God and the World

This doctrine that there is only one substance has astonishing and revolutionary consequences. The first of these is that the created world is not a separate substance from God. Rather it is an aspect of God. Thus Spinoza denies that God is a creator. He is here rejecting not only Descartes' view of the relation between God and the world, but the whole medieval Judaeo-Christian-Islamic tradition! Since the idea of a creator God is central to Jewish and Christian (and Islamic) belief, though Spinoza clearly believes in God, he was labeled an atheist by many of his contemporaries. Later in the century, John Toland would coin the English word Pantheist to describe something very much like Spinoza's view.

Minds and Bodies

Spinoza's doctrine that there is only one substance also has implications for the status of bodies and minds. Since there is only one substance, minds and bodies must be modifications of that one substance. Or, more precisely, God has infinite attribut es, two of which are being a thinking thing and being an extended thing, and minds are modifications of God's attribute as a thinking thing, and bodies are a modification of God as an extended thing. How are bodies and minds related? Well, in one sense, they are two aspects of the same thing. How are these two aspects related? Well, this is a bit more vague and tricky. The mind is an idea, and every idea has a correlated object or ideatum. The body is that corresponding object. There is no causal interact ion in Spinoza's view between the mind and the body or the body and the mind, but as Cottingham's discussion suggests, it is not entirely clear how Spinoza manages to explain even the appearance of two way causal interaction.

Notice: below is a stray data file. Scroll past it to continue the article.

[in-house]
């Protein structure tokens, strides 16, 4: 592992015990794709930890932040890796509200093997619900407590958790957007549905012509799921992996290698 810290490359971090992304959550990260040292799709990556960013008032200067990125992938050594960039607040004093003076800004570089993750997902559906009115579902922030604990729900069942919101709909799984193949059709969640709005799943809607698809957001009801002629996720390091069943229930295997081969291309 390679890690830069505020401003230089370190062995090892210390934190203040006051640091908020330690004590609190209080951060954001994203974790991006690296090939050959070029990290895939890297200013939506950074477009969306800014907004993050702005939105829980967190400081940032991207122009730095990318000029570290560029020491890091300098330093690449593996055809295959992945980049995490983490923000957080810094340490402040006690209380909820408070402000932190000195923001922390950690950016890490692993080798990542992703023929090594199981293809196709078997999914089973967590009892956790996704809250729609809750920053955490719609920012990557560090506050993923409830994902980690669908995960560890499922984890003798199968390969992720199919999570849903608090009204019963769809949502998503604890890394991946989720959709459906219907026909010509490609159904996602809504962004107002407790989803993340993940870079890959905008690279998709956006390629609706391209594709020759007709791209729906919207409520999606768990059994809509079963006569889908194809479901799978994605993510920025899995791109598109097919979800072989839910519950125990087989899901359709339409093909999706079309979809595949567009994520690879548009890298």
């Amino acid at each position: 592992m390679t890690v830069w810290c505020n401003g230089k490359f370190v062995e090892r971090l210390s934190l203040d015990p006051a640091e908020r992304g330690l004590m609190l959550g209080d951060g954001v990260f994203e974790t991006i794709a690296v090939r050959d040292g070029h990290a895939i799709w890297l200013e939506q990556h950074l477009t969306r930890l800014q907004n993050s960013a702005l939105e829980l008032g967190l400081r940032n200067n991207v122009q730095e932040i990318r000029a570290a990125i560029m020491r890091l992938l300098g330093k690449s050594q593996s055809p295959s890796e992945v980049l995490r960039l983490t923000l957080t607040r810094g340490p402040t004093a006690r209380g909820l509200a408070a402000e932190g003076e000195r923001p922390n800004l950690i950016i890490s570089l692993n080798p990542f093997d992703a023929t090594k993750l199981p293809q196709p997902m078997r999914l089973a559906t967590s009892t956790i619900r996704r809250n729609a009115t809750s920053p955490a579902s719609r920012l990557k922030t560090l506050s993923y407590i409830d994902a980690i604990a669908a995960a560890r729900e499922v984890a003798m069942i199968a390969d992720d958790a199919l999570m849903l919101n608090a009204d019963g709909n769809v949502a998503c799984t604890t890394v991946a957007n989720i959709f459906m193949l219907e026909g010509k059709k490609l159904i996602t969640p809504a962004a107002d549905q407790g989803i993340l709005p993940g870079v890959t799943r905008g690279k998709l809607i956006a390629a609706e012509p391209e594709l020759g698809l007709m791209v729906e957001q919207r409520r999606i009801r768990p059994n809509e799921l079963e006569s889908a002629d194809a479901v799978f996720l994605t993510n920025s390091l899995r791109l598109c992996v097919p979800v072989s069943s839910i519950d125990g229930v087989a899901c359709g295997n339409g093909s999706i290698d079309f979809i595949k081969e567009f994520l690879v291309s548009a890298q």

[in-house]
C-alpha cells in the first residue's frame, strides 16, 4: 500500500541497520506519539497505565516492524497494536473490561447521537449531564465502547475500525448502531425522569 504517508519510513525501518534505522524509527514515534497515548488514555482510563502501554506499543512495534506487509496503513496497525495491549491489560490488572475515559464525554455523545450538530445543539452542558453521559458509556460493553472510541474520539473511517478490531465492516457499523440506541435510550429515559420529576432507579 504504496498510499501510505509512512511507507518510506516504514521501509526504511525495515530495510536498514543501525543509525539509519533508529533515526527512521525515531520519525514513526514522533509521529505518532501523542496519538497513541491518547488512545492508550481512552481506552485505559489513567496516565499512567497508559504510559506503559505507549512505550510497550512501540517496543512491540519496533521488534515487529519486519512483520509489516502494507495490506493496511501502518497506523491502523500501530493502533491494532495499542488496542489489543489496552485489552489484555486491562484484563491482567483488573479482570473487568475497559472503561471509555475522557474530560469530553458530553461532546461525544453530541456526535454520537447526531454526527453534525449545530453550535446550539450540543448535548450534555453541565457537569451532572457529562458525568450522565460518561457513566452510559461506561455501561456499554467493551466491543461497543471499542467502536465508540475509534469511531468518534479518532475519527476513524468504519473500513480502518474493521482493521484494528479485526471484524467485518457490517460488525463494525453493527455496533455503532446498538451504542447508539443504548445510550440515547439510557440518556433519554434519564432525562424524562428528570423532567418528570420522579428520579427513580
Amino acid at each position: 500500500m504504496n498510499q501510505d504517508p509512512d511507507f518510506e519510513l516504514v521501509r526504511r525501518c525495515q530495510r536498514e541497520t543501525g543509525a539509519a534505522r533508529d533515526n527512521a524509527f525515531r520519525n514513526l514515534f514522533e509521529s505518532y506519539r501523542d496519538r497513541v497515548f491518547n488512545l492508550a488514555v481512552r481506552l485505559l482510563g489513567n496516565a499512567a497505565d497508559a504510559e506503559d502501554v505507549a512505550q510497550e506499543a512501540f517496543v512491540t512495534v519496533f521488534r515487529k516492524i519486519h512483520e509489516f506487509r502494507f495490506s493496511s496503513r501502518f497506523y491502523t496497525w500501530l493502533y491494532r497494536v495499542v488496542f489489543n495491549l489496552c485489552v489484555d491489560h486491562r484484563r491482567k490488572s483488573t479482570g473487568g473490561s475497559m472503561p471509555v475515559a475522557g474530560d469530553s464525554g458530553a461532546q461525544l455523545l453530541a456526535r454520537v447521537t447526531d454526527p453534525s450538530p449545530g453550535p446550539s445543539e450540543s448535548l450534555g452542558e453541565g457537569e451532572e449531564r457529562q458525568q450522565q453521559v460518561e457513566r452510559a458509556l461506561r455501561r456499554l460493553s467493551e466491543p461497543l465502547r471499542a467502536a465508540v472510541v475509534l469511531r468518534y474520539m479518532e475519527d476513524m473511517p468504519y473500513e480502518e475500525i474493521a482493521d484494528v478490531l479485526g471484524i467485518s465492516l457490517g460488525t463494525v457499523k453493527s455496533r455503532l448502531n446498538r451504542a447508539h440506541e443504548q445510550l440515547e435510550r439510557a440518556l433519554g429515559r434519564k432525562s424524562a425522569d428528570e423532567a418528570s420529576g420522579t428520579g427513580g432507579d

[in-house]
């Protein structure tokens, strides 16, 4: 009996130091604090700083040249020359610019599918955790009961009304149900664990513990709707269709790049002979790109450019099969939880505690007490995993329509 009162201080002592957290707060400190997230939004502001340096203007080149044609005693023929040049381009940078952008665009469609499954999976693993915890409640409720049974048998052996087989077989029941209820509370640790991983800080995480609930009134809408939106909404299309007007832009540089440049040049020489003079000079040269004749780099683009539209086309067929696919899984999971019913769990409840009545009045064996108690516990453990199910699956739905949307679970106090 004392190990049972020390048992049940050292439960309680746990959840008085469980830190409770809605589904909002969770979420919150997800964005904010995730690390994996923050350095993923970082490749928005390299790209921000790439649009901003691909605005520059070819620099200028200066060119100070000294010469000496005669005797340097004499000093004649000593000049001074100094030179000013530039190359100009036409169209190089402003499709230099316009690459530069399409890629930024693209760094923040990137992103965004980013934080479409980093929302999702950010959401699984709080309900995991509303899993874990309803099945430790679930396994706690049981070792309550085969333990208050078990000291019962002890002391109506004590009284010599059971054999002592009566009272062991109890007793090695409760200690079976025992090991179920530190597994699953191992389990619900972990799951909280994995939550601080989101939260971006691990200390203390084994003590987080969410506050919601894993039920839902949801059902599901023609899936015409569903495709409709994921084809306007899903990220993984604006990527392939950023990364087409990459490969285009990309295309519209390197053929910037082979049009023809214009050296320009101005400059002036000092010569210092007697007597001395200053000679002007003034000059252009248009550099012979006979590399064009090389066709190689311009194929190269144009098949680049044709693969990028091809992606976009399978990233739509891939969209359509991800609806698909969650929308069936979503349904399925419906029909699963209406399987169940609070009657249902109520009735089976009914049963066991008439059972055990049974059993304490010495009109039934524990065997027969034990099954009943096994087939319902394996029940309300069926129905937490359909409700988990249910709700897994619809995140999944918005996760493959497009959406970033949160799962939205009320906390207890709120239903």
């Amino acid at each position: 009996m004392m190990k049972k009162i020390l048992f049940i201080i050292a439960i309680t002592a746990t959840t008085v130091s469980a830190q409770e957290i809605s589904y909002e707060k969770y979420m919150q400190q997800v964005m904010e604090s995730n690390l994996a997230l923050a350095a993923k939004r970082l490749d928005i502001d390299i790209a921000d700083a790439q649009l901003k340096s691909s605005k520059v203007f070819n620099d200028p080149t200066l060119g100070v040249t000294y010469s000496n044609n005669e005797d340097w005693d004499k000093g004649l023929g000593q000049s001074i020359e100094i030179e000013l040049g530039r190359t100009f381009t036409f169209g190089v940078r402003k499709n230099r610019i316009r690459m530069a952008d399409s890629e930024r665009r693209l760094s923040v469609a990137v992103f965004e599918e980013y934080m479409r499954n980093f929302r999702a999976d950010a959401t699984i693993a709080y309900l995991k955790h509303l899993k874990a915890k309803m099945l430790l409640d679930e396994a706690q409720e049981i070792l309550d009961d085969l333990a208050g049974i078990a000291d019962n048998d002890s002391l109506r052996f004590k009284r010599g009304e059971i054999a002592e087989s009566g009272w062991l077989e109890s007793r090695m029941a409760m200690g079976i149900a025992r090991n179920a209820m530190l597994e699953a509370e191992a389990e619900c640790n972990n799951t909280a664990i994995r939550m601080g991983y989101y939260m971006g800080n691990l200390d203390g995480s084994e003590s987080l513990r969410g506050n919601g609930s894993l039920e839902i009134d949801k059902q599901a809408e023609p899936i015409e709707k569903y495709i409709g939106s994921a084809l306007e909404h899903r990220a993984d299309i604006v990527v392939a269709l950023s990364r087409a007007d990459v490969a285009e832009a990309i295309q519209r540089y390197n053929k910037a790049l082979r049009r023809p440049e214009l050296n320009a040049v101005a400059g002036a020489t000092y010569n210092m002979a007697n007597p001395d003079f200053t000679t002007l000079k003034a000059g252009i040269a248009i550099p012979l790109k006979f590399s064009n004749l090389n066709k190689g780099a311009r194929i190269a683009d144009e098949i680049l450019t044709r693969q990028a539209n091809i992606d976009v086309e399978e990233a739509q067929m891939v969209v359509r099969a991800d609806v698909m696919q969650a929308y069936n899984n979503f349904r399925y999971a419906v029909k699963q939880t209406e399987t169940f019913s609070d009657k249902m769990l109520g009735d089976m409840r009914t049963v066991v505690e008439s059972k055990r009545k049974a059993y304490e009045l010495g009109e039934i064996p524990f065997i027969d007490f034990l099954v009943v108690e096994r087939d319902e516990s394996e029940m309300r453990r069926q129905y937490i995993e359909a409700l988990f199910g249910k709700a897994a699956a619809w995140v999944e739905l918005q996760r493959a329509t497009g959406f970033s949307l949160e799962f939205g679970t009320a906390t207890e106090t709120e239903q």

It is quite fascinating to see the terrible reaction which these doctrines received from Spinoza's contemporaries. They attacked him as atheistic and materialistic, basically lumping him together with Hobbes, who was the other great philosophical villain of the age.

Two views of God

There are two poles in views about God. One pole is the view that God is a person like us. If you take the view that some children have of a bearded man seated on a throne, you even get the idea that God has a body and is male rather than female. As vi ews of God become more sophisticated, the idea that God has a human like body disappears. Still, if God has properties like being intelligent, merciful, answering prayers, being in a personal relationship with Mary K. in Oklahoma City and so on, he is sti ll like us, and we are like him. On this view, we can make deals with God. "If I win this battle," said Henry V at Agincourt, "I will build a Church here." God obligingly allowed the English to slaughter the French army. Henry built the church. The deal w as consummated. One typical version of the 'like us' view is that God is a king. You might think of Handle's famous Hallelujah chorus in the Messiah: God is "Lord of lords, King of Kings "-- "And he shall reign for ever and ever!" God is a monarch whose commands must be obeyed, and who intervenes in human affairs to punish and reward. Descartes has a very sophisticated version of the 'like us' view. Our soul is God's image and the stamp of his workmanship is on it. John Locke, too, as we shall see, shares this view. By using reason, we can see what end or purpose God intended in creating us.